Petite Maman

Petite Maman ★★★★½

Time, like most things, isn't linear. It absolves things and people of beginnings and ends, allows them to take different forms and continue existing. Memories fade in and out, shaping a path we can walk in any direction—the past, the future, it’s all relative. Sometimes, memory hits us suddenly and blends into reality, surrounding us in such a potent way—maybe it’s just a smell, maybe an item, maybe it’s the colour of a wallpaper we forgot about or a shadow on the floor. Maybe it’s simply a place that holds so much meaning that it transports us. Or maybe, just maybe, it’s our lineage.

Lineage is imprinted on us; every fibre of our being is a result of other people who came before us. I didn’t know my grandmother very well, I was never close to her—I kept her at a distance in a way I didn’t any other family member. And yet there are traces of her all over me. How I look, yes. But also how I am, fundamentally, in the deepest parts of myself. I have inherited her life; I can’t eat tomato and bell pepper peels when they become too hard, I have a thick passive resilience, I remain earnestly quiet. I recognize her when I look in the mirror. And I wonder what it would be like to have known her. I am also my mother, and my father, and my aunt, and my other grandparents—I recognize myself in each of them. Yet, I am also entirely myself. We are more than extensions of our parents, and in turn, they too are more than fragments of us.

When Nelly returns with her parents to her deceased maternal grandmother’s house, a portal opens. It’s opened by grief, by confusion, but it’s especially opened by a desire to really understand her mother. It’s opened by love. Their intimacy is established naturally, through kind, quiet gestures, through the quotidian in a situation that is anything but. So when her mother disappears, Nelly has to make sense of what is happening. Not through facts—she has those—but through feelings. How does her mother feel? But Céline Sciamma goes further and asks, what would it be like to know your mother as an equal? To communicate not as a mother and a daughter, but as true friends? And she opens up a rich world of possibilities, of joy, of understanding, of forgiveness.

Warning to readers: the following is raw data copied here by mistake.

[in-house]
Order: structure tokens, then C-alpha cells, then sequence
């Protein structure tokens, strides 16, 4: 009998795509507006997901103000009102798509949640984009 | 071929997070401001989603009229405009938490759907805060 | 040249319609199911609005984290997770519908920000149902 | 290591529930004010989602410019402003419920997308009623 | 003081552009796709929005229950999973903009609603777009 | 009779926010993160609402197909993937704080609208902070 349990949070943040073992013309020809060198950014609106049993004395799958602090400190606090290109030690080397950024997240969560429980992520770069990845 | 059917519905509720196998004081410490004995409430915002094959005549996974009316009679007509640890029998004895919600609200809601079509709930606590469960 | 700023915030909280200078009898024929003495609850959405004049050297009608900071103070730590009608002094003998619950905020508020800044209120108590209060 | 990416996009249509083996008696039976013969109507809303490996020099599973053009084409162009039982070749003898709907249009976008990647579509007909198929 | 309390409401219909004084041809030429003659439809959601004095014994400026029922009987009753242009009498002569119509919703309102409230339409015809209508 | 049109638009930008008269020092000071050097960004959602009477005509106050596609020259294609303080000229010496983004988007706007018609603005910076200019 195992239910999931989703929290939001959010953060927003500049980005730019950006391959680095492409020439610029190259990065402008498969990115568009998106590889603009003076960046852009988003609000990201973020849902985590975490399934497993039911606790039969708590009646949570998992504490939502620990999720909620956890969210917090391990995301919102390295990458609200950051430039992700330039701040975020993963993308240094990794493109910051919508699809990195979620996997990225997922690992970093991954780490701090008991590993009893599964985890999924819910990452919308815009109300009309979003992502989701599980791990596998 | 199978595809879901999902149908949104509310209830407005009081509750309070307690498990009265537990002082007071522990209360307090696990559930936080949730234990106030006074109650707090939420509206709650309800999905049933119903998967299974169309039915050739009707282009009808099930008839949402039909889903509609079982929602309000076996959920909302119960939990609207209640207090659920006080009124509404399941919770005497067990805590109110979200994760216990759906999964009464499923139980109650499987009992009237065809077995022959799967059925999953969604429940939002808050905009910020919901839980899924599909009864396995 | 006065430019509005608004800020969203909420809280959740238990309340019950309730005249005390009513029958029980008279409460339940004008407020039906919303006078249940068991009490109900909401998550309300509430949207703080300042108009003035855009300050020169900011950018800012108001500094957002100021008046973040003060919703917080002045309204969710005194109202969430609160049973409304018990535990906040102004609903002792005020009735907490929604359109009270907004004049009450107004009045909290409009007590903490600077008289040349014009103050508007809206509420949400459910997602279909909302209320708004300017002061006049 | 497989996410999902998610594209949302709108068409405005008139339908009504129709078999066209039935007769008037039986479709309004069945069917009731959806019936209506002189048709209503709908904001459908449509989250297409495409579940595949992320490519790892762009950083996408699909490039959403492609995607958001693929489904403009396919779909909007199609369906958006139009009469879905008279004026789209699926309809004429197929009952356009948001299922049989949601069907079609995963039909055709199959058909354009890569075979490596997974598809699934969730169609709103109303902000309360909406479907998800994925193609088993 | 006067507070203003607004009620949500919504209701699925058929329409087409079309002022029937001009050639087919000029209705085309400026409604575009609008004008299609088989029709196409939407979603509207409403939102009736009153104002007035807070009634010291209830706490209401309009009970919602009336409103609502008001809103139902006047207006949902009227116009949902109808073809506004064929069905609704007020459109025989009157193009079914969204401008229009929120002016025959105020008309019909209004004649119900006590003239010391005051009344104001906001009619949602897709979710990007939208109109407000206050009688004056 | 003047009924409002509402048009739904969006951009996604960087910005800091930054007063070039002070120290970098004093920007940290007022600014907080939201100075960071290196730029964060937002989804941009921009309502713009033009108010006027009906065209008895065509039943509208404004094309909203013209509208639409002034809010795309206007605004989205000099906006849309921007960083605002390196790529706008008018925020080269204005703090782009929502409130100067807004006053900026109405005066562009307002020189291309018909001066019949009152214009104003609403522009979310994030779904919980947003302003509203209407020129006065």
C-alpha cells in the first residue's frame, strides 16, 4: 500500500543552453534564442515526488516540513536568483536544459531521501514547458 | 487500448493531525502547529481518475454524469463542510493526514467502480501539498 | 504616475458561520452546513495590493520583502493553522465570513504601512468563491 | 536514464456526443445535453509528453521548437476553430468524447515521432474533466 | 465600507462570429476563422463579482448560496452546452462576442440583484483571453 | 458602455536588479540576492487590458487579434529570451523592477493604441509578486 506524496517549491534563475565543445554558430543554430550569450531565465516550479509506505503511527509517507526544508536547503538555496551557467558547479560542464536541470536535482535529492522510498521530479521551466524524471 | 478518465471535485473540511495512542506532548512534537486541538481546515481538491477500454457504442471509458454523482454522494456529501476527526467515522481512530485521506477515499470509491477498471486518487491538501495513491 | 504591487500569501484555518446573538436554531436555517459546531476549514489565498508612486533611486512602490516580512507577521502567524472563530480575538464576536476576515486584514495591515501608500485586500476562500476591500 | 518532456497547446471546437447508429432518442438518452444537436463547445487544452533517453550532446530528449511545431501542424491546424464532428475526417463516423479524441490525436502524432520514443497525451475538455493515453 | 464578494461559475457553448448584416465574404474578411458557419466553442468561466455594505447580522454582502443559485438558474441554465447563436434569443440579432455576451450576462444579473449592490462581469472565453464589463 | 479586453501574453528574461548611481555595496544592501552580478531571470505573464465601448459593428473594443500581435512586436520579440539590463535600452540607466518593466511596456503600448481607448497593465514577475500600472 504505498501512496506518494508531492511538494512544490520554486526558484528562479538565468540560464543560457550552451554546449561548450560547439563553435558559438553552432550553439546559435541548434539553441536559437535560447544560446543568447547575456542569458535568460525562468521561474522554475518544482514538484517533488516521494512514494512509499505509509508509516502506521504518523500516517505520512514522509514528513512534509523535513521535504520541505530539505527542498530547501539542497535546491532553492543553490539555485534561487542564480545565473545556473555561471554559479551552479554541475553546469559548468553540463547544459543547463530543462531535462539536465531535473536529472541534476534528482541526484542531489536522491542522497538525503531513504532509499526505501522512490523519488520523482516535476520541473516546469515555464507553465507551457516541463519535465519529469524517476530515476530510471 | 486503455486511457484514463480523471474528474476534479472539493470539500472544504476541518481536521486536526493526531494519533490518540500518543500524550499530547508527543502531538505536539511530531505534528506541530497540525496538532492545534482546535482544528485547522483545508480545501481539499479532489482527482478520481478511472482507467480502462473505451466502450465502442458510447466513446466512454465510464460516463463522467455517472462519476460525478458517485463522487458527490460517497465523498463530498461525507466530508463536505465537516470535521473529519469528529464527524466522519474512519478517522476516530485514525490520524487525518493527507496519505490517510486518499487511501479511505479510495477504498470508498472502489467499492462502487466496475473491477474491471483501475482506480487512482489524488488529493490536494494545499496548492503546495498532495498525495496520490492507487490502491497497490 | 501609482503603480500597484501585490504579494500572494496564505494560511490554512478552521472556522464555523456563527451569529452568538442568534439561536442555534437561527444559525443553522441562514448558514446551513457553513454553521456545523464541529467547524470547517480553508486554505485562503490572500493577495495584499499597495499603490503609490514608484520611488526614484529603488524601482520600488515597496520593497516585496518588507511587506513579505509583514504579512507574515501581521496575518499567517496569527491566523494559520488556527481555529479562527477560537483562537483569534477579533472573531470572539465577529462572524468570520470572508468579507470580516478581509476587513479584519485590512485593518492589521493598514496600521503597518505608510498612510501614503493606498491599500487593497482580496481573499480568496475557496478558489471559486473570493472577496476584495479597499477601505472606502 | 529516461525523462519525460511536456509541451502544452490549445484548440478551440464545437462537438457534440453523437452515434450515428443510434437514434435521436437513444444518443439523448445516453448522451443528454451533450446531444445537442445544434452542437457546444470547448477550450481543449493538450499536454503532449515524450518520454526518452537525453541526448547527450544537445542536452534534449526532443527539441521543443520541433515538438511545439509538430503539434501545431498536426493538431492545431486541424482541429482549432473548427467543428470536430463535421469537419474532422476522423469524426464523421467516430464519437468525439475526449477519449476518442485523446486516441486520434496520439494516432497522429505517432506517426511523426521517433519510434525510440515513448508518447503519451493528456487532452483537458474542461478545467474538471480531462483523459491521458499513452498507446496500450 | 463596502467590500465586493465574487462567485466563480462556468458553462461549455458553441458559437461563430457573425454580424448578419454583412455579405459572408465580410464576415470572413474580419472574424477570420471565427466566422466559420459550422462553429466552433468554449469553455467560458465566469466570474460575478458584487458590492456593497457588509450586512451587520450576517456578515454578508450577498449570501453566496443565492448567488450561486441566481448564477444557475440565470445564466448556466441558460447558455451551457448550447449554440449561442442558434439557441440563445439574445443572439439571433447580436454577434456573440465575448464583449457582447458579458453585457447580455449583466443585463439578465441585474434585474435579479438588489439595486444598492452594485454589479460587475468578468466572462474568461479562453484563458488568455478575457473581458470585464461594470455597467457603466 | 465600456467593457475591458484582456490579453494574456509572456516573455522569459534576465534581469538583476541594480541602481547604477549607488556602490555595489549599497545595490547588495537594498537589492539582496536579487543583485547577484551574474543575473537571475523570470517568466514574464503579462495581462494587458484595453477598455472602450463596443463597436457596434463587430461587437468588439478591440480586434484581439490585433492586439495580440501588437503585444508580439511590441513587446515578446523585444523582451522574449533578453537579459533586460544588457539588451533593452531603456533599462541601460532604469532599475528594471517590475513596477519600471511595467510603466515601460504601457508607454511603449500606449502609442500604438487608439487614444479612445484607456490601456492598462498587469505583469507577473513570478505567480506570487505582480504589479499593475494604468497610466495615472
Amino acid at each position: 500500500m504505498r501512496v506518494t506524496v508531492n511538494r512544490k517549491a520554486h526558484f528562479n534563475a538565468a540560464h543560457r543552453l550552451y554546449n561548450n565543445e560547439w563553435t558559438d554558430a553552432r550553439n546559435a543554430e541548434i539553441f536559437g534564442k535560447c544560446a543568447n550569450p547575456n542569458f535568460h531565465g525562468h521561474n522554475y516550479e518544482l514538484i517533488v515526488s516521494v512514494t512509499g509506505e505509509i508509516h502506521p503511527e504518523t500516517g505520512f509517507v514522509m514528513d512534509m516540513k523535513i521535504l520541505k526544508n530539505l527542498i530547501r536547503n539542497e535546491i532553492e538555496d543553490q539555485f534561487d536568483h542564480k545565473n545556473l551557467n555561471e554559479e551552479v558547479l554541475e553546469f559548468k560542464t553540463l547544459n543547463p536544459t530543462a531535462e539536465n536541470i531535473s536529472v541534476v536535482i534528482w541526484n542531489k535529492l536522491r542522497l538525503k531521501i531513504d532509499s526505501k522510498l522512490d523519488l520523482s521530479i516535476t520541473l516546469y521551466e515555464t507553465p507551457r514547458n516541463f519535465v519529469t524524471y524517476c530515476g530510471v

In Petite Maman, a mother and daughter conjure each other up as a source of comfort and healing. Their doubts and confusion and fears are shared and assuaged by each other. Nelly sees her mother in a way no one else does. And she listens, really listens, to her. Attention is love. And from that love, magic happens. The illusory linearity of time crumbles and makes space for a meditation on filiation, on heritage, on the ways a daughter and a mother can recognize themselves in each other and forge a bond unbreakable by time, by age, by distance. In turn, by fully committing to and respecting the reality of Nelly’s perspective, this film sees her. It’s such a generous, tender, and playful depiction of what it means to be a child, and especially what it means to be a daughter. An ode to the power of the imagination and resilience of childhood, and to film as pushing the boundaries of time and memory, film as a place for boundless joy and healing.

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